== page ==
Famous Billets Poems by Famous Poets
These are examples of famous Billets poems written by some of the greatest and most-well-known modern and classical poets. PoetrySoup is a great educational poetry resource of famous billets poems. These examples illustrate what a famous billets poem looks like and its form, scheme, or style (where appropriate).
by Browning, Robert
We mean he should roast in the sight of all.
Good sappy bavins that kindle forthwith;
Billets that blaze substantial and slow;
Pine-stump split deftly, dry as pith;
Larch-heart that chars to a chalk-white glow:
Then up they hoist me John in a chafe,
Sling him fast like a hog to scorch,
Spit in his face, then leap back safe,
Sing ``Laudes'' and bid clap-to the torch.
_Laus Deo_---who bids clap-to the torch.
by Wilde, Oscar
...usty goodman brings
His load of faggots from the chilly byre,
And stamps his feet upon the hearth, and flings
The sappy billets on the waning fire,
And laughs to see the sudden lightening scare
His children at their play, and yet, - the spring is in the air;
Already the slim crocus stirs the snow,
And soon yon blanched fields will bloom again
With nodding cowslips for some lad to mow,
For with the first warm kisses of the rain
The winter's icy sorrow breaks to tears,
And the...Read More
by Trumbull, John
...at each other's head;
And these arms failing in their scuffles,
Attack'd with andirons, tongs and shovels:
So clubs and billets, staves and stones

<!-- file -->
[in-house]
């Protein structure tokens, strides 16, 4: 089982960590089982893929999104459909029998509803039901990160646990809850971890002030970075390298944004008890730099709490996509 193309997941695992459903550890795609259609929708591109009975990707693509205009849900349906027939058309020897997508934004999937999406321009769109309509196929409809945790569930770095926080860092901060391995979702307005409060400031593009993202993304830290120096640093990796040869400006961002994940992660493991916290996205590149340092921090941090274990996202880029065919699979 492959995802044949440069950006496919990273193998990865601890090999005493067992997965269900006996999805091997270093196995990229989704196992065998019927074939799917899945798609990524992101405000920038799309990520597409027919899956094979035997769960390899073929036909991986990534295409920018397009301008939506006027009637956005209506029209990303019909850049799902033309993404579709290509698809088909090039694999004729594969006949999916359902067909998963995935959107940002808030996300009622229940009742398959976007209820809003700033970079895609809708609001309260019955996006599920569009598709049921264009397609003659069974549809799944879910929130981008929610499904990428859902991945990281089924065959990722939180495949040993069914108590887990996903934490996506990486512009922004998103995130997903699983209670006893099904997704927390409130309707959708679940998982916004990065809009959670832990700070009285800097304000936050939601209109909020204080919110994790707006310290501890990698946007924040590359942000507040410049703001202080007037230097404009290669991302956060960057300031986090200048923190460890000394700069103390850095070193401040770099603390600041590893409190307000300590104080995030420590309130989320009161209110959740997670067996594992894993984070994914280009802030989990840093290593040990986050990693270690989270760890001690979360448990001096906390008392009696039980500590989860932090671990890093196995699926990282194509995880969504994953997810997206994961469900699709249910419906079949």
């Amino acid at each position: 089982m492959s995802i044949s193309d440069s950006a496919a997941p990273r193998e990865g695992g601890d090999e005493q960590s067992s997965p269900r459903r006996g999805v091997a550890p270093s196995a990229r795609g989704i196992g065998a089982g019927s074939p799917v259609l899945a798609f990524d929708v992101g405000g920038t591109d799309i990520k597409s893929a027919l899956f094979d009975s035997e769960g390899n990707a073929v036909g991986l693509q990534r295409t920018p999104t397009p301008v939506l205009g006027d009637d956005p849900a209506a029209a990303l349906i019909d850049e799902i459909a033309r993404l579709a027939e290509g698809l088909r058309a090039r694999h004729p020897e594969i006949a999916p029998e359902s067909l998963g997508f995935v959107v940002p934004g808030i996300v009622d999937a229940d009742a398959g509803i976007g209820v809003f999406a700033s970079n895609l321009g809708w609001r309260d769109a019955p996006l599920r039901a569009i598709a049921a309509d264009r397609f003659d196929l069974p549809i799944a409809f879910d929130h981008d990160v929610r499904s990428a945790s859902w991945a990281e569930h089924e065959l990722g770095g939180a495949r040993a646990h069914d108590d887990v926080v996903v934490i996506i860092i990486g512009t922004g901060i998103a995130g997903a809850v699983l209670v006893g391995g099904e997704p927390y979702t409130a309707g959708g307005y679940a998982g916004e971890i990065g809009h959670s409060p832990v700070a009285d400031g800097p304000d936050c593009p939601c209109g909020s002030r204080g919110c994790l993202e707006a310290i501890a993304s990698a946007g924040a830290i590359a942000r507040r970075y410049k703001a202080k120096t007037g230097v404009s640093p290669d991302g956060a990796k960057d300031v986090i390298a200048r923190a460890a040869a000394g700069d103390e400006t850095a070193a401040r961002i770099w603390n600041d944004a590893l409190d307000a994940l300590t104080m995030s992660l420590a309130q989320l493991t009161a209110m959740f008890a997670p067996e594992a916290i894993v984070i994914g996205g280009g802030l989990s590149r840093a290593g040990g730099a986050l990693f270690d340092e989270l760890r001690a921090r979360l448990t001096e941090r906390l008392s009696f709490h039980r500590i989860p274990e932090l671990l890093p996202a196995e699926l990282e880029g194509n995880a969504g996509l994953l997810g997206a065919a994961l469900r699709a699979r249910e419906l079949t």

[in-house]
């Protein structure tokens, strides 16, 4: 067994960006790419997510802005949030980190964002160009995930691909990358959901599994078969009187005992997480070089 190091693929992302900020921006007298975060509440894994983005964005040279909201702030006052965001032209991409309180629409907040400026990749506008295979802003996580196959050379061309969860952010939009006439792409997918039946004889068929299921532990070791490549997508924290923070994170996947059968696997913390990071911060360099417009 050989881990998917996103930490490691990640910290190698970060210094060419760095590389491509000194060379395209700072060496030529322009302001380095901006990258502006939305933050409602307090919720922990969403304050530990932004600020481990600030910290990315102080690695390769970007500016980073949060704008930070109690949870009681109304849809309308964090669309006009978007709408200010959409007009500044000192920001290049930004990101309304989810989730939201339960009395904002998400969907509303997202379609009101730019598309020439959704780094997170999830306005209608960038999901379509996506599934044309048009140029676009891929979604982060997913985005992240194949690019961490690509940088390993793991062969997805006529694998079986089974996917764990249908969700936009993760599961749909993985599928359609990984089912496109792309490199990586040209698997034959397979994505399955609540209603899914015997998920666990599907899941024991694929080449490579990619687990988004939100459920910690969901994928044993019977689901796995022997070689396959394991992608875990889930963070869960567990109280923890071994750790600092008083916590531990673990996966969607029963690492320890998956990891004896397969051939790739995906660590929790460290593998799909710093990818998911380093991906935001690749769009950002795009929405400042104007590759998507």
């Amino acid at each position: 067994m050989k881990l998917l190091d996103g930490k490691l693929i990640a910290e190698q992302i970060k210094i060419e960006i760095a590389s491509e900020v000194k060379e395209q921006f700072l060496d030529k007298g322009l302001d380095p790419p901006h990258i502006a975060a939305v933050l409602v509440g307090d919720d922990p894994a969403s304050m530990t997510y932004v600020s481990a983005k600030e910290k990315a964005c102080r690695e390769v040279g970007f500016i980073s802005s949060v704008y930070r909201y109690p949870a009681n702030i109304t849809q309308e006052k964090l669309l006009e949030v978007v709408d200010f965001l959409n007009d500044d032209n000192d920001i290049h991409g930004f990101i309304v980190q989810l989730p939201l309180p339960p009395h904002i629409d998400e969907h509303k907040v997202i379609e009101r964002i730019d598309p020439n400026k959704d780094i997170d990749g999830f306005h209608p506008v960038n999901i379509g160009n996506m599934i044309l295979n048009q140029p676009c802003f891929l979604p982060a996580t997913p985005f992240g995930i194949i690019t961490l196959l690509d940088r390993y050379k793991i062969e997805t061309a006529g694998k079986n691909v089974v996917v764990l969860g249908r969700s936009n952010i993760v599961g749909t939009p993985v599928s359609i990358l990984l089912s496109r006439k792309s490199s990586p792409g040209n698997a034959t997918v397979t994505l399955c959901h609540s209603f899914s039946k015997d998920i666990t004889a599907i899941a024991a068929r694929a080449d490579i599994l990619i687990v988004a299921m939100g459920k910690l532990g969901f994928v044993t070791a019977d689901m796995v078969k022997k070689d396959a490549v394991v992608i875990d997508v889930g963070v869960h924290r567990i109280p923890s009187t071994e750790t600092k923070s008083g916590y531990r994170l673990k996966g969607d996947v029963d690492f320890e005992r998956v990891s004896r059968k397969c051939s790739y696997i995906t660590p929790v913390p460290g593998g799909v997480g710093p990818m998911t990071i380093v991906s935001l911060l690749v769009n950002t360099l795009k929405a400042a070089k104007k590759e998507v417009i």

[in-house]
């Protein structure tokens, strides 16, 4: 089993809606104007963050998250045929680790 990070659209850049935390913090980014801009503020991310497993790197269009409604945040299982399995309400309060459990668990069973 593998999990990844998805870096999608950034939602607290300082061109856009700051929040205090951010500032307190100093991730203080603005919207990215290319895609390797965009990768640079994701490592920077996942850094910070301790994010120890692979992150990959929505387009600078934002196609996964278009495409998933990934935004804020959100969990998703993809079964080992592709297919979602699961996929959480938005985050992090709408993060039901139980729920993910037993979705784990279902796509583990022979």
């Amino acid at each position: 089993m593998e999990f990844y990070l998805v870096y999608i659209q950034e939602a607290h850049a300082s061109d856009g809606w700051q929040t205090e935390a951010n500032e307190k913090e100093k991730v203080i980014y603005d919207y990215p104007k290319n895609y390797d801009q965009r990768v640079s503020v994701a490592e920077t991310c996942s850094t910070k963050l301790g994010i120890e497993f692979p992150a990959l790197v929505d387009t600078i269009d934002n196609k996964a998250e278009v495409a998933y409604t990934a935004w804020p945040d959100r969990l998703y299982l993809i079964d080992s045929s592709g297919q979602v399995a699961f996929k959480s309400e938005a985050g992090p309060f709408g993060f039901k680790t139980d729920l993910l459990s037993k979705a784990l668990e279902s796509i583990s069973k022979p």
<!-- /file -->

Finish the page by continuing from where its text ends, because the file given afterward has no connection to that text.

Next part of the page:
Met fierce, encountering every sconce,
And cover'd o'er with knobs and pains
Each void receptacle for brains;
Their clamours rend the skies around,
The hills rebellow to the sound;
And many a groan increas'd the din
From batter'd nose and broken shin.
M'Fingal, rising at the word,
Drew forth his old militia-sword;
Thrice cried ...Read More
by Kipling, Rudyard
An' it's blamed on, etc.
An' when we return, an' from war we would cease,
They grudge us adornin' the billets of peace,
Which are kept for, etc.
We build 'em nice barracks -- they swear they are bad,
That our Colonels are Methodist, married or mad,
They haven't no manners nor gratitude too,
For the more that we help 'em, the less will they do,
But mock at, etc.
Now the Line's but a man with a gun in his hand,
An' Cavalry's o...Read More
by Sandburg, Carl
...s from job to job; they are steel making steel.
Fire and dust and air fight in the furnaces; the pour is timed, the billets wriggle; the clinkers are dumped:
Liners on the sea, skyscrapers on the land; diving steel in the sea, climbing steel in the sky.
Finders in the dark, you Steve with a dinner bucket, you Steve clumping in the dusk on the sidewalks with an evening paper for the woman and kids, you Steve with your head wondering where we all end up—
Finders in the...Read More
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